Blocking version information

Rich Parkin RParkin at
Mon Jun 20 18:32:26 UTC 2005

I wasn't going to weigh in on this, but why not?  Everyone else seems to =
be, and I might as well kill some time while I'm hoping for an answer to =
my stats question.

There is one - and to my mind only one - good argument for concealing the =
version number of any software.  And that is, concealing the most =
effective target.

What I mean by that is, if I were a worm-hacker and wanted to figure out =
how I could get the most bang for my buck, knowing which versions are most =
in production is useful information.  I could focus my efforts on =
developing exploits for those.  Or if I'm specifically trying to penetrate =
certain financial institutions, for example, knowing what versions of web =
server, mail server and dns server they're running might give me a pretty =
good idea of the best path of attack.  If they can compromise your DNS =
server, they inarguably get some pretty useful information about your =
organization and have a window of opportunity to phish some of your users =
and customers with poisoned DNS information.

You're right in that concealing version information from script kiddies is =
of no practical use whatsoever.  They just run the exploit code du jour =
and get what they get.  If you have the bad luck to be vulnerable to that =
particular exploit, congratulations. =20

Concealing that information from the real pros might slow them down a =
little, which might mean the difference from detecting and thwarting an =
attack and having my credit card number sold along with a few hundred =
thousand others to the highest bidders.  Or maybe even convincing them to =
go look for an easier target.

So, concealing version numbers might help me a little bit.  Maybe not =
enough to really justify the hassle, but a little.  If most of the =
operators did it, though, we might  defeat or at least slow down the kind =
of statistical analysis that could tell the bad guys where to focus their =
efforts.  Again, is it worth the hassle?  I don't really know, and I don't =
think anyone who isn't plugged into the black hat community does either.

I'm not going to argue the point either way, just playing Devil's Advocate =
for the white hats.  I can see the points for and against on both sides of =
the argument.  Few people still agree that security through obscurity is =
really effective.  On the other hand, you don't flash your hand to =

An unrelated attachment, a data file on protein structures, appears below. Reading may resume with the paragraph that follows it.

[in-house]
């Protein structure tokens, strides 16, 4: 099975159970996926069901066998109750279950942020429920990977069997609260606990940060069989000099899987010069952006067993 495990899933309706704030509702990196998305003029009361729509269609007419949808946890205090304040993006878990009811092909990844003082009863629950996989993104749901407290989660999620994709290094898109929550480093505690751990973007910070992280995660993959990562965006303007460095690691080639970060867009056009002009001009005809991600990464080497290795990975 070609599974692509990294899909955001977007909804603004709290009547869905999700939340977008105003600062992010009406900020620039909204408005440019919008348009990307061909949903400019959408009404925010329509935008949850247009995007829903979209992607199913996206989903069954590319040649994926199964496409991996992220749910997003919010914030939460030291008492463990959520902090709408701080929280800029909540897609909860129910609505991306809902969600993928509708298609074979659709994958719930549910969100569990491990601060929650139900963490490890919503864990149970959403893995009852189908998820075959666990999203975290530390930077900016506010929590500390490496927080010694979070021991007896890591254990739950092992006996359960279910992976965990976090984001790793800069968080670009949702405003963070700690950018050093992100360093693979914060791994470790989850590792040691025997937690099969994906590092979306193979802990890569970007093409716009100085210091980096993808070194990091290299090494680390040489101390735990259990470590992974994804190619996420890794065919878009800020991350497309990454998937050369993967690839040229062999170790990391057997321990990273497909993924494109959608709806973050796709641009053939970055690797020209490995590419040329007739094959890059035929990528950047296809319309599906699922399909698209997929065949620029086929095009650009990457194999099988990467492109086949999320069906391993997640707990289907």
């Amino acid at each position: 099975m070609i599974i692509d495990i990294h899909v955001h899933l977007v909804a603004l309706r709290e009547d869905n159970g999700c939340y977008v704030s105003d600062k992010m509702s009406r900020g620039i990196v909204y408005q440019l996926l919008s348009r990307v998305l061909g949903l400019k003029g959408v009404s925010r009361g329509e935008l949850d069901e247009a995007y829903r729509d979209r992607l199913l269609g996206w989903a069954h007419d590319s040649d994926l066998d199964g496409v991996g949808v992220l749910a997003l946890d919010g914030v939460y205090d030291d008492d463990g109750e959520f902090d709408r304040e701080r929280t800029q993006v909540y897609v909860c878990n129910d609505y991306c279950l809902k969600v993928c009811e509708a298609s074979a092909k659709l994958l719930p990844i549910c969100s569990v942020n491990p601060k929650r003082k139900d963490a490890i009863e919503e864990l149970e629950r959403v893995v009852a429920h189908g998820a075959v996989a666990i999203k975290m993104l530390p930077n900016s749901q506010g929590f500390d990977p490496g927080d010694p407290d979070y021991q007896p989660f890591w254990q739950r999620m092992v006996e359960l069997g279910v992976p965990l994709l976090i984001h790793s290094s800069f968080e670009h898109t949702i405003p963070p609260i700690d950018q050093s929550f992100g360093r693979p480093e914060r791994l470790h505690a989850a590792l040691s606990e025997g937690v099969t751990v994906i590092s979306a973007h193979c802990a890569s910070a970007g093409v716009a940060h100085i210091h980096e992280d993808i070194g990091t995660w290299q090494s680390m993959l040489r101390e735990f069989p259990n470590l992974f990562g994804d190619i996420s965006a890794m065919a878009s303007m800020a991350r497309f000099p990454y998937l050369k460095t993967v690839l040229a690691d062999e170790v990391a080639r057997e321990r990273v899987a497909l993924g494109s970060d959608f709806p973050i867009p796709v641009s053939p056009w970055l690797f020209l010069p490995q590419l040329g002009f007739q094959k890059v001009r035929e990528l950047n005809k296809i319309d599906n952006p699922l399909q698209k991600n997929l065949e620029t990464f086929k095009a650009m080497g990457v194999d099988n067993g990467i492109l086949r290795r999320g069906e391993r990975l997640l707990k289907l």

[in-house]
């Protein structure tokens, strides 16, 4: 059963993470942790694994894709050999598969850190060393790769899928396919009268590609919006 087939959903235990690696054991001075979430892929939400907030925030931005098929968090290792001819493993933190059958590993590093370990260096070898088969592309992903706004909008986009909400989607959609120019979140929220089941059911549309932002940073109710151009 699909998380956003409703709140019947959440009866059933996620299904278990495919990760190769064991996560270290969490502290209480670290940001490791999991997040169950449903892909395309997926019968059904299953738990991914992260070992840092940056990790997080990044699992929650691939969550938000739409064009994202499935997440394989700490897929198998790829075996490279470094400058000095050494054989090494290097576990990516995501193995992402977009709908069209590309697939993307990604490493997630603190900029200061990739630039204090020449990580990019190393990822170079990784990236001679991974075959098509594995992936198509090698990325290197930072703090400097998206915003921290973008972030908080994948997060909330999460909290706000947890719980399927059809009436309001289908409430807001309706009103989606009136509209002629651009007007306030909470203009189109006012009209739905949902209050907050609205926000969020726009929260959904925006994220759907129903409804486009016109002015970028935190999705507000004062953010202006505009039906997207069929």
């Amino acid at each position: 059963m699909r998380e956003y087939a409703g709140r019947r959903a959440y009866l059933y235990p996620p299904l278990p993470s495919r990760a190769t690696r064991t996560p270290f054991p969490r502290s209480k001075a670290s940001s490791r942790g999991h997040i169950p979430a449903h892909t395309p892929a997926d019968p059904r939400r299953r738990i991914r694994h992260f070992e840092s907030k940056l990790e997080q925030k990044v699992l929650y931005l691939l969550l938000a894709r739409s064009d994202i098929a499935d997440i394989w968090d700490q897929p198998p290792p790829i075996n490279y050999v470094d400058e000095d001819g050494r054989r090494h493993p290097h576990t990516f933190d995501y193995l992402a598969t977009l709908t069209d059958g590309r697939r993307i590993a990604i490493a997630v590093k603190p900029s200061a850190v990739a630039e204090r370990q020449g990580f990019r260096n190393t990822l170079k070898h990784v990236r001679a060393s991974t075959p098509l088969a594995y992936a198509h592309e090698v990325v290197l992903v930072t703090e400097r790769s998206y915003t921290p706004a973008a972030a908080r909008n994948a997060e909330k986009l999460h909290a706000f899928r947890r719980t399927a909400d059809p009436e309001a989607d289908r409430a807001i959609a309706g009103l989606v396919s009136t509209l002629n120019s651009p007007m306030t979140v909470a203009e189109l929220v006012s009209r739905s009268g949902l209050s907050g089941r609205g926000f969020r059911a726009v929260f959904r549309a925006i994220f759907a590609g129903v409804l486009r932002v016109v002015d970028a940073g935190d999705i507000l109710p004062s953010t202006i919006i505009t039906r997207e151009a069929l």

everybody at the poker table either.  And, as Bill Larson says, sometimes =
you have to keep up appearances whether you agree with it or not.

Richard Parkin
Network Engineering
LDMI Telecommunications

>>> Bill Larson <wllarso at> 06/20/05 12:05 PM >>>
On Jun 20, 2005, at 9:04 AM, Barry Finkel wrote:

> I would assume that most of the script users would follow path 2),
> as it is finds more exploits more quickly than path 1).  If this is
> the case, then why hide the version number if the script users do not
> use that version number?

I completely agree that trying to hid the version information of the=20
copy of "named" is futile, but there is one other side.

There are many "security" checks that simply report that the version=20
number is available and that this is a "security issue".  Often these=20
checks are performed by an outside organization that is being paid for=20
by management, and management isn't going to listen to philosophical=20
arguments or logic or even facts.  What these consultants say WILL be=20
implemented no matter what.

So, this is an argument that I will not take on.  I know that this=20
version information will NOT "secure" a system, and in fact it may make=20
troubleshooting more difficult, but management says to hide the version=20
information and I will do it.  Hiding of version information appears to=20
be SOP for the security people and "security" is a magic word.

When discussing this issue with the security people, they are generally=20
inflexible.  At best they will admit that this doesn't provide any=20
"security" but that this is simply a common security practice.  At=20
worst, they will quote someone else saying that this is a "good thing",=20
someone else that I completely respect like Cricket Liu in "DNS & BIND"=20
(4th edition, pg 313-314), and Rob Thomas in "Secure BIND Template"=20

All I am saying is that even though I completely agree with you that=20
hiding the version number of "named" that is currently running does NOT=20
provide any additional security, I will comply with my management=20
telling me to hide the version because some "security" person told them=20
that this must be done.  It is not worth arguing about.  The idea is=20
too deeply entrenched to fight.

Bill Larson

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